Rotation and Reference Systems Service.[15][16] The leap seconds cannot be predicted far in advance due to the unpredictable rate of rotation of the Earth.[17] Nearly all UTC days contain exactly 86,400 SI seconds with exactly 60 seconds in each minute. However, because the mean solar day is slightly longer than 86,400 SI seconds, occasionally the last minute of a UTC day is adjusted to have 61 seconds. The extra second is called a leap second. It accounts for the grand total of the extra length (about 2 milliseconds each) of all the mean solar days since the previous leap second. The last minute of a UTC day is permitted to contain 59 seconds to cover the remote possibility of the Earth
Earth
rotating faster, but that has not yet been necessary. The irregular day lengths mean that fractional Julian days do not work properly with UTC. Since 1972, UTC is calculated by subtracting the accumulated leap seconds from International Atomic Time (TAI), which is a coordinate time scale tracking notional proper time on the rotating surface of the Earth
Earth
(the geoid). In order to maintain a close approximation to UT1 (equivalent to GMT), UTC occasionally has discontinuities where it changes from one linear function of TAI to another. These discontinuities take the form of leap seconds implemented by a UTC day of irregular length. Discontinuities in UTC have occurred only at the end of June or December, although there is provision for them to happen at the end of March and September as well as a second preference.[18][19] The International Earth
Earth
Rotation and Reference Systems Service (IERS) tracks and publishes the difference between UTC and Universal Time, DUT1
DUT1
= UT1 − UTC, and introduces discontinuities into UTC to keep DUT1
DUT1
in the interval (−0.9 s, +0.9 s). As with TAI, UTC is only known with the highest precision in retrospect. Users who require an approximation in real time must obtain it from a time laboratory, which disseminates an approximation using techniques such as GPS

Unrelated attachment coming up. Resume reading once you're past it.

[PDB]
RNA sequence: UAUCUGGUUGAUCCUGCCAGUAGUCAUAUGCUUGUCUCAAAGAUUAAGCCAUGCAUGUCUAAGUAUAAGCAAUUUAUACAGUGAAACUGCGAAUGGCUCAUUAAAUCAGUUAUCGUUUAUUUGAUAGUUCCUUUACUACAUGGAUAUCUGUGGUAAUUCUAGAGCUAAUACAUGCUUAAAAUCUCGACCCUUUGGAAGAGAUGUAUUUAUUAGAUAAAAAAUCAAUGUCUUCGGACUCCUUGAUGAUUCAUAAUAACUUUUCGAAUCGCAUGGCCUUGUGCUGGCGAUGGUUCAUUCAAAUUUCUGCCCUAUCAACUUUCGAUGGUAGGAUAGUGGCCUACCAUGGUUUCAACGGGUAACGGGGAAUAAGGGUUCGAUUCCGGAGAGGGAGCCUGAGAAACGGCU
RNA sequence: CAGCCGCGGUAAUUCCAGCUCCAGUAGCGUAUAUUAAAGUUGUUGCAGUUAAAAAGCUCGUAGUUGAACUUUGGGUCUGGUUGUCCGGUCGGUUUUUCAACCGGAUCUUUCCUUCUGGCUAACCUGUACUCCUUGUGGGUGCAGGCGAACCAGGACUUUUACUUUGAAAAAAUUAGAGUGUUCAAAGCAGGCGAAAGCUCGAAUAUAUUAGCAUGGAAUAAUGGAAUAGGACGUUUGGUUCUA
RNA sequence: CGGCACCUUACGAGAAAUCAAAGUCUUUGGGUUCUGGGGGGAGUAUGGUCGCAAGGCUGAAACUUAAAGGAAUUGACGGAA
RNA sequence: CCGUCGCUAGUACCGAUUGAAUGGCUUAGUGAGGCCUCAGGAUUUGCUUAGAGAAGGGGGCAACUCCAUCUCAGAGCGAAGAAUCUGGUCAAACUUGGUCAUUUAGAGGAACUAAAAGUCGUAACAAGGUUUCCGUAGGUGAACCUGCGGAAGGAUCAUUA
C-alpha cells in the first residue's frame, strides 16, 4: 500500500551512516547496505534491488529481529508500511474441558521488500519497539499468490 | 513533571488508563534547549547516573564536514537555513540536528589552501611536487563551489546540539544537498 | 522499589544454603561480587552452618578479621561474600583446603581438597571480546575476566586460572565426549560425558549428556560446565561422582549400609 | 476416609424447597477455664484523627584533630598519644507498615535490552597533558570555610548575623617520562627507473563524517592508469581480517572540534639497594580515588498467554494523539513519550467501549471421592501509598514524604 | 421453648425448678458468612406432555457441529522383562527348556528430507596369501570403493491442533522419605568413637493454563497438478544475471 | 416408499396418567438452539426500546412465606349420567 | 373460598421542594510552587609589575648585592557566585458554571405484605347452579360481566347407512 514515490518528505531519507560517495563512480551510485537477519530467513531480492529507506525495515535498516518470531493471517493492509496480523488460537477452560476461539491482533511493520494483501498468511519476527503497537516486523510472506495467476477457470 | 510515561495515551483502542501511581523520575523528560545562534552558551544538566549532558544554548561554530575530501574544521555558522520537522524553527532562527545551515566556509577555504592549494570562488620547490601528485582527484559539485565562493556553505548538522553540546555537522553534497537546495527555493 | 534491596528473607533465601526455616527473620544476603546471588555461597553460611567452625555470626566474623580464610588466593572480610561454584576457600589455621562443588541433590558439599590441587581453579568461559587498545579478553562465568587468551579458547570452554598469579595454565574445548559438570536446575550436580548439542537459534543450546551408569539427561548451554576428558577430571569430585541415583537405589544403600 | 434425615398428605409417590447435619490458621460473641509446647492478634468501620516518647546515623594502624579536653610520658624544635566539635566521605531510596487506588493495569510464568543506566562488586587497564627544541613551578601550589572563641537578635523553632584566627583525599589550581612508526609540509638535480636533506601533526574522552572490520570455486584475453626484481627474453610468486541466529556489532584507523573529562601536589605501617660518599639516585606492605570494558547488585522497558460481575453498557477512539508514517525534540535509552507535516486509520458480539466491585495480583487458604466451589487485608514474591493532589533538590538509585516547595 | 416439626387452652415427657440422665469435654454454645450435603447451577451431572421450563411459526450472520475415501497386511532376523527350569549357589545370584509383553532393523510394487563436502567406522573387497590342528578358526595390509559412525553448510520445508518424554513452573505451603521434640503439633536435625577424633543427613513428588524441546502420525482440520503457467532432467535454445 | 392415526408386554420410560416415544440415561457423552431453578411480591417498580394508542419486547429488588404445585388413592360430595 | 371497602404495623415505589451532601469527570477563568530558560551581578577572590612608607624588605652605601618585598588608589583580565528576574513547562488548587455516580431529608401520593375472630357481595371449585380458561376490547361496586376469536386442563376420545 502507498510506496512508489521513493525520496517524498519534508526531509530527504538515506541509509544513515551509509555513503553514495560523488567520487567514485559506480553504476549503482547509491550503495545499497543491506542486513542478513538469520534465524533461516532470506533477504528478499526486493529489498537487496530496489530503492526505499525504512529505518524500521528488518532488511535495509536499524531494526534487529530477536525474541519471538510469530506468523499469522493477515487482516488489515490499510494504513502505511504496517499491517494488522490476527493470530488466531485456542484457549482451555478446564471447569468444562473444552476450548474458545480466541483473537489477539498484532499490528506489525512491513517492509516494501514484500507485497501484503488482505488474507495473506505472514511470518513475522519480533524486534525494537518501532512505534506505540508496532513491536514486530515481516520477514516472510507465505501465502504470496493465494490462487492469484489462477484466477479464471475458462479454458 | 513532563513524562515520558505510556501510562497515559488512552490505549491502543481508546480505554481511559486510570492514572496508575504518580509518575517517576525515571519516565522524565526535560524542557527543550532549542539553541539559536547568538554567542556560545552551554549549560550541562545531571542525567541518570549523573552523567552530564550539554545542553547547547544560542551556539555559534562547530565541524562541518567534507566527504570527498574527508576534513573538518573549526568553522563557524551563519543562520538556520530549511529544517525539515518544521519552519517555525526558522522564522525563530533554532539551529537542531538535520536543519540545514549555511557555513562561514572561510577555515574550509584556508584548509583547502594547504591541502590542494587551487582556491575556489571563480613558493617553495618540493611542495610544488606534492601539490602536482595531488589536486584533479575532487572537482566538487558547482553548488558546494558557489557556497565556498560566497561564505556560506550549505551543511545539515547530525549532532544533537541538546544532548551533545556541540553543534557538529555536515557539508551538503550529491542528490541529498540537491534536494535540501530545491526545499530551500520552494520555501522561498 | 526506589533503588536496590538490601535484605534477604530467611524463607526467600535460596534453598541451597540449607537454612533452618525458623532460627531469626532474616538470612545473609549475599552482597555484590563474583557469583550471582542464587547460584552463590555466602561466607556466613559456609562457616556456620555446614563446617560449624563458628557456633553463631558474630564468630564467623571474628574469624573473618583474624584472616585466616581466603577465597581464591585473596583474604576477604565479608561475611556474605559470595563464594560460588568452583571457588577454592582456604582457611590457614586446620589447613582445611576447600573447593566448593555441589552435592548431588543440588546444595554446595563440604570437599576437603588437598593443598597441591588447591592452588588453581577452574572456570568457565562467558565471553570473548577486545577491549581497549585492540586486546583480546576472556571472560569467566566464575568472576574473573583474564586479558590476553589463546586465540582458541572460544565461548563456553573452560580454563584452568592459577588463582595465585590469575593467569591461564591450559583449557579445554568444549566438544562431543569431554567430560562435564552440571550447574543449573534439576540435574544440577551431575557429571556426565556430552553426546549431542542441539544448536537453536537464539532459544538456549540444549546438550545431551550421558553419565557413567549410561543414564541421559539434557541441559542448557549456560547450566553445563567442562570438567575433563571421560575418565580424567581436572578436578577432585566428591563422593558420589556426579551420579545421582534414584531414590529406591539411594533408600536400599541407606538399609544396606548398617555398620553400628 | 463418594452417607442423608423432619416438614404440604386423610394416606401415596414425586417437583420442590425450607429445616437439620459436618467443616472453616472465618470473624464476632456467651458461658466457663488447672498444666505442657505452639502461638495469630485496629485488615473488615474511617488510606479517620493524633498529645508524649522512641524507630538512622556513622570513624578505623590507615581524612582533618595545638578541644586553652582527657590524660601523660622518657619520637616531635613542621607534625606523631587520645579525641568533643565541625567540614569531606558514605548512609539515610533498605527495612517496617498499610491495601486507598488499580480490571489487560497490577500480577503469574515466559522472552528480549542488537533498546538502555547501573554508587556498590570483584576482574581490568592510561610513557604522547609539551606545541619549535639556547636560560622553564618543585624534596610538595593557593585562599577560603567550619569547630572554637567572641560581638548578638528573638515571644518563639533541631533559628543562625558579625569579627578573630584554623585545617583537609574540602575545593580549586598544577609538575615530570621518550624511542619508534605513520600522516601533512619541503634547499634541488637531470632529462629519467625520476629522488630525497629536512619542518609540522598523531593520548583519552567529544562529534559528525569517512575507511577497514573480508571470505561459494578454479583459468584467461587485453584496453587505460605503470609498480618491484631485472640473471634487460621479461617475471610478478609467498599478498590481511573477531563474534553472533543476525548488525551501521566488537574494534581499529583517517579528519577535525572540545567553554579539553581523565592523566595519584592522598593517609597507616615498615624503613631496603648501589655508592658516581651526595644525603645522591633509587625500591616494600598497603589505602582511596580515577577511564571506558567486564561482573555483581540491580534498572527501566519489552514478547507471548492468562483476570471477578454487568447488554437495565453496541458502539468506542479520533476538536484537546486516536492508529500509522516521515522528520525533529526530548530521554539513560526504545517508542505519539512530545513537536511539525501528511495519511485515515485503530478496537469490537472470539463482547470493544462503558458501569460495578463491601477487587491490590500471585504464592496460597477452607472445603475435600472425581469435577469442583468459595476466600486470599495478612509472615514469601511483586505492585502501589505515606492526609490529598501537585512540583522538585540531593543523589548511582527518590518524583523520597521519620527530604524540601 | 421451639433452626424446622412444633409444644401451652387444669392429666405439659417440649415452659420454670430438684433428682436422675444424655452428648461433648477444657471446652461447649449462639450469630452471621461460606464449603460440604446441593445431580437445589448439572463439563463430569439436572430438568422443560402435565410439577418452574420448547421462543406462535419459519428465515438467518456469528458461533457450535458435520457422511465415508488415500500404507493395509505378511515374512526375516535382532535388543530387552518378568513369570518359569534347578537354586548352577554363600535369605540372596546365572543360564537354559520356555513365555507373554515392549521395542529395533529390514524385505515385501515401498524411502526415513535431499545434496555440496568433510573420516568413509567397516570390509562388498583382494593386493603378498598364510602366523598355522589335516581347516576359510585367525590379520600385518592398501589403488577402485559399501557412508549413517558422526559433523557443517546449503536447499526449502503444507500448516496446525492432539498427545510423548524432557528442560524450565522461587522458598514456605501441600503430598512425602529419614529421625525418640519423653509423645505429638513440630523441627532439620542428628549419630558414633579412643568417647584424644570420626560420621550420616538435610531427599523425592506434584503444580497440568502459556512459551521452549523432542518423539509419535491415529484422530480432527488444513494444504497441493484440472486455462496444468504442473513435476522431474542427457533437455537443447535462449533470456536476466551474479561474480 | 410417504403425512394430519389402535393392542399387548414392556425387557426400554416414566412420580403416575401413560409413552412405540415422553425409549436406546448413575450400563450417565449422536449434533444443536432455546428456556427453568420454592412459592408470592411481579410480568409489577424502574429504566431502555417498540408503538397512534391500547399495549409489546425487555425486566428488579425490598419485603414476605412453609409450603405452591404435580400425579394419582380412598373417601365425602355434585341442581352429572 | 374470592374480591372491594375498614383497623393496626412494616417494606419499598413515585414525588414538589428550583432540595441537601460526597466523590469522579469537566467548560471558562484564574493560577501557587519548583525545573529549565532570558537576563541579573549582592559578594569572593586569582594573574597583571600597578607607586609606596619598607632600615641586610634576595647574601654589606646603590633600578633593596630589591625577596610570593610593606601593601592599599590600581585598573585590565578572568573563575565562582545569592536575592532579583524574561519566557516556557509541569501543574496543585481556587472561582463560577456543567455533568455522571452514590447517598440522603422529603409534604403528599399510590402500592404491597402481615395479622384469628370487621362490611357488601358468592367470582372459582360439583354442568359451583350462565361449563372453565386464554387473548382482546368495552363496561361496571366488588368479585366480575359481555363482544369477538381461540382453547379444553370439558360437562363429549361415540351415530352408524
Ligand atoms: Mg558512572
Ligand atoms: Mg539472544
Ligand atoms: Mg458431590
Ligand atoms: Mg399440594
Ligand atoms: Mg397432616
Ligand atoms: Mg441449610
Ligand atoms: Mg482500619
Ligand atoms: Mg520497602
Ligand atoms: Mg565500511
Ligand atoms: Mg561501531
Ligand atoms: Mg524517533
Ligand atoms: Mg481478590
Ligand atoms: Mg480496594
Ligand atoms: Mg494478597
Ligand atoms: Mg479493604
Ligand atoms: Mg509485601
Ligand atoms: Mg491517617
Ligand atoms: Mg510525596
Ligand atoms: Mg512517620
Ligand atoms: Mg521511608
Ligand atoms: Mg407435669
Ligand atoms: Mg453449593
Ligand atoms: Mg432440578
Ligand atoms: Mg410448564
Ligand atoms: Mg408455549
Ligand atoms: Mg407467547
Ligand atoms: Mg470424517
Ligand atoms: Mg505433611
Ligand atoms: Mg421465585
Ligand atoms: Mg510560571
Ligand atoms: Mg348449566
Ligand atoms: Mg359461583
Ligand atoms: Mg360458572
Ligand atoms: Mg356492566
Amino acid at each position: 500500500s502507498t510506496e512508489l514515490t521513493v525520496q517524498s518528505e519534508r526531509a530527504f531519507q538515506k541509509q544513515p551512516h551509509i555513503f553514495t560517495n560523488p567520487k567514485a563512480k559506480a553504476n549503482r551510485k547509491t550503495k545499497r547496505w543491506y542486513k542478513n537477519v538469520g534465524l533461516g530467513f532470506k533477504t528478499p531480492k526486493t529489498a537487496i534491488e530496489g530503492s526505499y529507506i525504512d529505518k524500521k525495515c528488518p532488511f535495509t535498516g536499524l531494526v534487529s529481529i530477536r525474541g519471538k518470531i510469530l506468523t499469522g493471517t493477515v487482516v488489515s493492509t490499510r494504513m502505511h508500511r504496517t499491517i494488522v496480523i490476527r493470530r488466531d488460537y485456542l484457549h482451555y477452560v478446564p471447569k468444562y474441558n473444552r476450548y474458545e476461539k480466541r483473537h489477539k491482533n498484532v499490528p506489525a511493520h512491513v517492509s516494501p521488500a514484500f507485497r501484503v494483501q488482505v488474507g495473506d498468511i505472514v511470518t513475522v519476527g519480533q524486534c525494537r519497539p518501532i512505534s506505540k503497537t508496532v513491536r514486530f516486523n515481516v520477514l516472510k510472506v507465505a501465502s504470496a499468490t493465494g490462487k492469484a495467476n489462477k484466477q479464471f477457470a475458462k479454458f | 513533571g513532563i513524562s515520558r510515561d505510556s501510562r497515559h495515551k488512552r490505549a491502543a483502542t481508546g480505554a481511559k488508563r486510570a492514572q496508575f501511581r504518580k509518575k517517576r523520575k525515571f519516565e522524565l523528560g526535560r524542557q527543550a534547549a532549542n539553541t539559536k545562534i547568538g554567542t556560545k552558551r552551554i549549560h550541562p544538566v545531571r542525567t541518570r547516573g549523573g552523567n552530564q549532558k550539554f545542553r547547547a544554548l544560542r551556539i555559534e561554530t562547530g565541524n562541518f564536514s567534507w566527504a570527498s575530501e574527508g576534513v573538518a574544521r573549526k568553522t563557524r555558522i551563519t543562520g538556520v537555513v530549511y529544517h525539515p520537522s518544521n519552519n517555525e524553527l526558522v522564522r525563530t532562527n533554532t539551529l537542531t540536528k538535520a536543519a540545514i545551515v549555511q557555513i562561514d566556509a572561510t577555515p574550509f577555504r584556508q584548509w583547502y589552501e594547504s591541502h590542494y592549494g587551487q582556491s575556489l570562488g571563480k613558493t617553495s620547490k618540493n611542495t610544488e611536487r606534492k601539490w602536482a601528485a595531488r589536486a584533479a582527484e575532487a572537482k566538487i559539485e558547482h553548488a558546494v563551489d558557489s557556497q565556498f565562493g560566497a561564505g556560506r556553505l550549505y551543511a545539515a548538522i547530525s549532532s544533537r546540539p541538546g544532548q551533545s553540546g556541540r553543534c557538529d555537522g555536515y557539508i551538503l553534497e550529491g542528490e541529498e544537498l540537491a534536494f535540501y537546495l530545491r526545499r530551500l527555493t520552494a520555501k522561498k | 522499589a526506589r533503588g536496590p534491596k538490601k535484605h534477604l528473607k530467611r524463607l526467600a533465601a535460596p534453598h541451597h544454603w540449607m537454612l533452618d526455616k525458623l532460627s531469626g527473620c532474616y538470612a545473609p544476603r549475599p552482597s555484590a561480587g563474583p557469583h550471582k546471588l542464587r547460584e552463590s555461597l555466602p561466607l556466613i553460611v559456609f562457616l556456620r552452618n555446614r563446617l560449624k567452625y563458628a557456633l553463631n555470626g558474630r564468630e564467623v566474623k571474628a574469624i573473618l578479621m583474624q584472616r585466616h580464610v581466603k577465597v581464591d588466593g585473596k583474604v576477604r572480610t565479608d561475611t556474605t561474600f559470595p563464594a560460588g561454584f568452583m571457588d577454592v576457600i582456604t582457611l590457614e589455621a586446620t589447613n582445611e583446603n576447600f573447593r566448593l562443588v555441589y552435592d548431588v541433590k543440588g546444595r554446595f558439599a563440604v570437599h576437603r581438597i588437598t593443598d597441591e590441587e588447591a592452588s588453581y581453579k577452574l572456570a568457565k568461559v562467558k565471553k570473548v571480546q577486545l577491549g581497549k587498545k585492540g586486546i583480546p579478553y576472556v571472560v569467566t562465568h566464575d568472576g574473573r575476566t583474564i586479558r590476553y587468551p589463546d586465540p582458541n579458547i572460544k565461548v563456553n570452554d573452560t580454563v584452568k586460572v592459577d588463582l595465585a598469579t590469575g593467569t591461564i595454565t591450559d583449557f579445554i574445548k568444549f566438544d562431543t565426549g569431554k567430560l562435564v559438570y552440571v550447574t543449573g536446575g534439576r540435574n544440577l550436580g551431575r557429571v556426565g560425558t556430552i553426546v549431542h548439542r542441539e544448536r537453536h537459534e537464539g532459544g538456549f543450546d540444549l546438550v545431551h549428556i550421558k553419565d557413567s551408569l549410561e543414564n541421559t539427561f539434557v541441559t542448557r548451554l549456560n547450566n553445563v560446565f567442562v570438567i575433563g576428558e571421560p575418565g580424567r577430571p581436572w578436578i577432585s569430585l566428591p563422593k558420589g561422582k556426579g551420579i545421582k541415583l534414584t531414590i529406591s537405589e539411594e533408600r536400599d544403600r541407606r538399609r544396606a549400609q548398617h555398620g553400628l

GPS
or radio time signals. Such approximations are designated UTC(k), where k is an abbreviation for the time laboratory.[20] The time of events may be provisionally recorded against one of these approximations; later corrections may be applied using the International Bureau of Weights and Measures
International Bureau of Weights and Measures
(BIPM) monthly publication of tables of differences between canonical TAI/UTC and TAI(k)/UTC(k) as estimated in real time by participating laboratories.[21] (See the article on International Atomic Time for details.) Because of time dilation, a standard clock not on the geoid, or in rapid motion, will not maintain synchronicity with UTC. Therefore, telemetry from clocks with a known relation to the geoid is used to provide UTC when required, on locations such as those of spacecraft. It is not possible to compute the exact time interval elapsed between two UTC timestamps without consulting a table that describes how many leap seconds occurred during that interval. By extension, it is not possible to compute the duration of a time interval that ends in the future and may encompass an unknown number of leap seconds (for example, the number of TAI seconds between "now" and 2099-12-31 23:59:59). Therefore, many scientific applications that require precise measurement of long (multi-year) intervals use TAI instead. TAI is also commonly used by systems that cannot handle leap seconds. GPS
GPS
time always remains exactly 19 seconds behind TAI (neither system is affected by the leap seconds introduced in UTC). For most common and legal-trade purposes, the fractional second difference between UTC and UT (GMT) is inconsequentially small. Greenwich Mean Time
Greenwich Mean Time
is the legal standard in Britain during the winter, and this notation is familiar to and used by the population.[22] Time
Time
zones[edit] Main articles: Time zone
Time zone
and Lists of time zones See also: UTC offset and List of UTC time offsets "Zulu time" redirects here. For the album by Caspar Brötzmann and Page Hamilton, see Zulutime. Time
Time
zones are usually defined as differing from UTC by an integer number of hours,[23] although the laws of each jurisdiction would have to be consulted if sub-second accuracy was required. Several jurisdictions have established time zones that differ by an integer number of half-hours or quarter-hours from UT1 or UTC. Current civil time in a particular time zone can be determined by adding or subtracting the number of hours and minutes specified by the UTC offset, which ranges from UTC−12:00 in the west to UTC+14:00 in the east (see List of UTC time offsets). The time zone using UTC is sometimes denoted UTC±00:00 or by the letter Z—a reference to the equivalent nautical time zone (GMT), which has been denoted by a Z since about 1950. Time
Time